Today we can look at alchemy and say it was pseudo-science, occultism, and just plain crazy. We have images of an unkempt train spotter (or should that be coach spotter?) in the medieval equivalent of an anorak hunched over his heated retort adding foaming chemicals to something nameless at the bottom. We know it was crazy because gold is an element and you can not change one element to another by chemical means. Copper will always be copper, and to change it you need the type of energy found in the heart of dying stars.
To understand alchemy it is necessary to understand a little about the cultural context and the knowledge of that era. Well before they learned how to make metal from ores, our ancestors probably discovered naturally occurring gold, the native American civilizations who never transitioned from the stone age certainly did. Some time in the late neolithic (stone age) our ancestors discovered how to use heat and chemicals to treat stones "ores" containing metallic salts and oxides to turn the compounds into metal. The metals created from this were soft ones like copper and tin. South Americans made sewing needles out of gold and Ötzi the Austrian Iceman carried a copper axe, so these primitive metals were usable.
Our ancestors were as smart as we are, and experimented and learned. After a while they discovered that if they mixed soft metals together they could make harder metals and the bronze age was born. Later came the discovery of iron, and how to mix iron with other chemicals to make harder forms of iron and eventually steel.
Meanwhile gold hadn't been forgotten, it was then as it is now a highly desirable and precious metal. Enter the alchemist who reasoned "If mixing different metals makes hard alloys, and I know that some ores make harder versions of the original metals, presumably because ores already contain more than one type of metal, and gold is soft, then if I can remove the impurities from other metals I should end up with gold and be rich." These alchemists didn't have our knowledge of elements, so the logic was entirely reasonable for that age. It was further enhanced by the "four elements" theory of antiquity, this held that all physical objects were made from different combinations of only 4 elements.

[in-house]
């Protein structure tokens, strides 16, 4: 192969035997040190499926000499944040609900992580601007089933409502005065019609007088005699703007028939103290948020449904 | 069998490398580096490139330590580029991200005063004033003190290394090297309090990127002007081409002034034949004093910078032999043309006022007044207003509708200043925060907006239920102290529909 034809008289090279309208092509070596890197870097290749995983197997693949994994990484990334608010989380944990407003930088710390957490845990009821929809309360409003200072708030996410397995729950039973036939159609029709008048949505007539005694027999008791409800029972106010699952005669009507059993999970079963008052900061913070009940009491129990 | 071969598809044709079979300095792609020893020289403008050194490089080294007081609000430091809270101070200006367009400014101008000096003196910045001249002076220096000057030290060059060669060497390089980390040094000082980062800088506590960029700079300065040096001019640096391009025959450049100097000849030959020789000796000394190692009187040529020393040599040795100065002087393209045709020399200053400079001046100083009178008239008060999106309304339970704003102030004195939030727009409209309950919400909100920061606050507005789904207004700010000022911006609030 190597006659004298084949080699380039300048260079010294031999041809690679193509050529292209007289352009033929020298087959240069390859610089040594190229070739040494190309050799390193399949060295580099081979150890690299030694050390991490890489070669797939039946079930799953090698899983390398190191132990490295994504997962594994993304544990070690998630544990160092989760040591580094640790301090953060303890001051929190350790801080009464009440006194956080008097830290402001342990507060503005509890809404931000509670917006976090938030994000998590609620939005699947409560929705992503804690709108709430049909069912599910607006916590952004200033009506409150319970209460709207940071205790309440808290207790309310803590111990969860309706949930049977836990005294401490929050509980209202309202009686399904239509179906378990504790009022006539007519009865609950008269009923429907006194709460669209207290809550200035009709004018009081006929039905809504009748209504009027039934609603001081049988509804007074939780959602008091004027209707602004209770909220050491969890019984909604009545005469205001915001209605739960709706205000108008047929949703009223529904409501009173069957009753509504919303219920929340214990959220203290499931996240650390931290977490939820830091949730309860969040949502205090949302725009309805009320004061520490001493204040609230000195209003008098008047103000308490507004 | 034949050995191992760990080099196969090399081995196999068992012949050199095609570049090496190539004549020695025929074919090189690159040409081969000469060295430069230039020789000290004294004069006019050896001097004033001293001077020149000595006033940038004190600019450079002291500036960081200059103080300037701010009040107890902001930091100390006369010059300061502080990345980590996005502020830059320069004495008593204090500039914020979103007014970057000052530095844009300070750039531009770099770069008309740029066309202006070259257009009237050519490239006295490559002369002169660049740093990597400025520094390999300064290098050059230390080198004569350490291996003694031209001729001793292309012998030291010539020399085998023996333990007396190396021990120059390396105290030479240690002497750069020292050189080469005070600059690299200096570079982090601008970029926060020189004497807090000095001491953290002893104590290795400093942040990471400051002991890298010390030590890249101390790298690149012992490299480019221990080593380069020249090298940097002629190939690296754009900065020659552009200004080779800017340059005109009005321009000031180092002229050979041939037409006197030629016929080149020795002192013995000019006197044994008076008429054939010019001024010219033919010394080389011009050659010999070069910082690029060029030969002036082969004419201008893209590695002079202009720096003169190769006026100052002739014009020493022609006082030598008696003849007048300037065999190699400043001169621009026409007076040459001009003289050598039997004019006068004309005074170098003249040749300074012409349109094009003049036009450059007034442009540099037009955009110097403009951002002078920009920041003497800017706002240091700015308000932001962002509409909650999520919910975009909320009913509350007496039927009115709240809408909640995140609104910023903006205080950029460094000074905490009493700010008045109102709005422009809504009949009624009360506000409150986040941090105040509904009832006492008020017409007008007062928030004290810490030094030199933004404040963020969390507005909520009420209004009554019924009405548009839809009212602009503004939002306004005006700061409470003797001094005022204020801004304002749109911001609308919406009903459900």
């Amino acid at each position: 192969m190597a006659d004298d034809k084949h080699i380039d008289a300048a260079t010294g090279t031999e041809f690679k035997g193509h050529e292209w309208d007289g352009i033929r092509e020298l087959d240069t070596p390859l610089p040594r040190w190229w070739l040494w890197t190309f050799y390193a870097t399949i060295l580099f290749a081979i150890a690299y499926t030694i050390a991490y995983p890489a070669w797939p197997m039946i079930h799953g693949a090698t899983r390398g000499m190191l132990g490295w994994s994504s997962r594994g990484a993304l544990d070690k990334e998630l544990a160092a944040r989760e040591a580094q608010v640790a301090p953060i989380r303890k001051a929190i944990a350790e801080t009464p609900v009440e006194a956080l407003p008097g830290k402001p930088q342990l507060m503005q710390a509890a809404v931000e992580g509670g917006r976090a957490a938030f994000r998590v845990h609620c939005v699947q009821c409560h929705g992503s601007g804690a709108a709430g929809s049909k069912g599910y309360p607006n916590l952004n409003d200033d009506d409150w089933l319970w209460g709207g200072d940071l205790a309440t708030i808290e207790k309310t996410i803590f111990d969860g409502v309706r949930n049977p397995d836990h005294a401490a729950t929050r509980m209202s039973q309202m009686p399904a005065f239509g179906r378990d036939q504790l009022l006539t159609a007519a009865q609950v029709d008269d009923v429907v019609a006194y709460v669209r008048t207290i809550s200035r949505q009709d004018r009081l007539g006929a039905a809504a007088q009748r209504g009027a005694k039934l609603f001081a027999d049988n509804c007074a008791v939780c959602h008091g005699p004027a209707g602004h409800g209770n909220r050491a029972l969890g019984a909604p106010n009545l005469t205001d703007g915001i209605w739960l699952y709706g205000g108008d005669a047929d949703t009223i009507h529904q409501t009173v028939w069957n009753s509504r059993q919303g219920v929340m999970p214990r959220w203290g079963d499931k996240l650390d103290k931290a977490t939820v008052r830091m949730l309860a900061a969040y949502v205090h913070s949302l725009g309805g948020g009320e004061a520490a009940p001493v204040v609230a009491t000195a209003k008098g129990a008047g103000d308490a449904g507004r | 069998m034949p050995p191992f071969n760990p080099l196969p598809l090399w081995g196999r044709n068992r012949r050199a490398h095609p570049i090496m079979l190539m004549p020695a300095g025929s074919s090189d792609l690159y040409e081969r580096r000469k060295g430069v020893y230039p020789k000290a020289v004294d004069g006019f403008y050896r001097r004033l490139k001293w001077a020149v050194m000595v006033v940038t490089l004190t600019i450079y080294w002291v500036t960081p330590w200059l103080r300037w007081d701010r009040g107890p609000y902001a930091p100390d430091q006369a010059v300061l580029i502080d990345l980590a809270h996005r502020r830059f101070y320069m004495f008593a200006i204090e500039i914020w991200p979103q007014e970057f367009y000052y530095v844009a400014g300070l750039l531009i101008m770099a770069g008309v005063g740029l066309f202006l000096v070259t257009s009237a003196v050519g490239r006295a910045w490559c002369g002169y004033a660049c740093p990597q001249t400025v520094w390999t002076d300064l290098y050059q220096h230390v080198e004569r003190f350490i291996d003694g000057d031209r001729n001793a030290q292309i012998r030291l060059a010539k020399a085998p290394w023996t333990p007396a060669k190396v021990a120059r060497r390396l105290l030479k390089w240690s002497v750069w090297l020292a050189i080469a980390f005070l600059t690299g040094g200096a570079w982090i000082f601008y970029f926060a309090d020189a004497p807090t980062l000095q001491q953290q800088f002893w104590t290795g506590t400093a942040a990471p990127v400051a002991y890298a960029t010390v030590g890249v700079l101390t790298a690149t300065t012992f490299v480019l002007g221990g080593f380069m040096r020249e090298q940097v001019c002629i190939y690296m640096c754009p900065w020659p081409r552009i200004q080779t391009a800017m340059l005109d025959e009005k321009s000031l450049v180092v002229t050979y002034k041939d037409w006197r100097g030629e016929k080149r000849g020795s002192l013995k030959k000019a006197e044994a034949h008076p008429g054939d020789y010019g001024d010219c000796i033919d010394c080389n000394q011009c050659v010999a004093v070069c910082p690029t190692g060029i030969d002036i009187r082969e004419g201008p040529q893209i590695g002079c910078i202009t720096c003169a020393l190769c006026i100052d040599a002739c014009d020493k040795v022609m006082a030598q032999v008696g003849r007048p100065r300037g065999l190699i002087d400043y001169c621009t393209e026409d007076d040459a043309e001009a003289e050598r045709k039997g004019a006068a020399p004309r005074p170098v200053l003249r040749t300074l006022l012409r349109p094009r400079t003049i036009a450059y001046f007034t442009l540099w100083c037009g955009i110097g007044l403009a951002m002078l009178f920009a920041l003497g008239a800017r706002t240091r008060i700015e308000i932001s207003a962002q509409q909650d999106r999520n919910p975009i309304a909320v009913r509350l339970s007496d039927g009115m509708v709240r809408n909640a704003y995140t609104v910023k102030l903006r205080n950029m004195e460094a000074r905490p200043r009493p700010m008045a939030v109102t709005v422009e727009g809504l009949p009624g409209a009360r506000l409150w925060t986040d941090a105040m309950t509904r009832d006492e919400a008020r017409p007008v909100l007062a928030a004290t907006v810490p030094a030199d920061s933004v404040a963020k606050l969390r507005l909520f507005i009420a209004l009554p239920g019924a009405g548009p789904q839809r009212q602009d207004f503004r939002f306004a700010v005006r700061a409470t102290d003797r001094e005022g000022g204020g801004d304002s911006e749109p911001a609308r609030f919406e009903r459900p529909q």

With the knowledge of the time, the alchemist's theory wasn't actually too bad. Mixtures are hard, I want soft, so I'll un-mix. Unfortunately the theory was flawed, and they began casting around for better theories, these theories led them further and further down unproductive roads, and further from what we now regard as the truth. Eventually starting with people like Robert Boyle and his book The Sceptical Chymist, the experimental and more logical aspects of alchemy became chemistry while the more bizarre elements wandered off to become a true pseudoscience. Robert Boyle himself is largely regarded as having his roots in alchemy, yet his book is regarded as the start of modern chemistry and chemistry as distinct from alchemy dates from its publication in 1661.
For over two thousand years (and possibly several thousand years, depending on when Egyptian alchemy began) alchemists slaved away in secret on their impossible mission, and in the meantime made a large number of important discoveries and laid the basis of modern inorganic chemistry including a lot of the laboratory equipment that early modern chemists used, in China the alchemists searched for and made medicinal discoveries some of which are in use today.
We should salute these explorers as early scientists and while we must never forget their excesses we need to balance these against the benefits they bought us.
Of course the final irony is that even if they had succeeded and found how to make virtually unlimited quantities of gold, rather than becoming incredibly rich they would have just devalued the value of gold and we'd be using it to roof houses. A similar thing happened in the time of the conquistadors when they brought large amounts of Aztec gold back to Spain and invented inflation.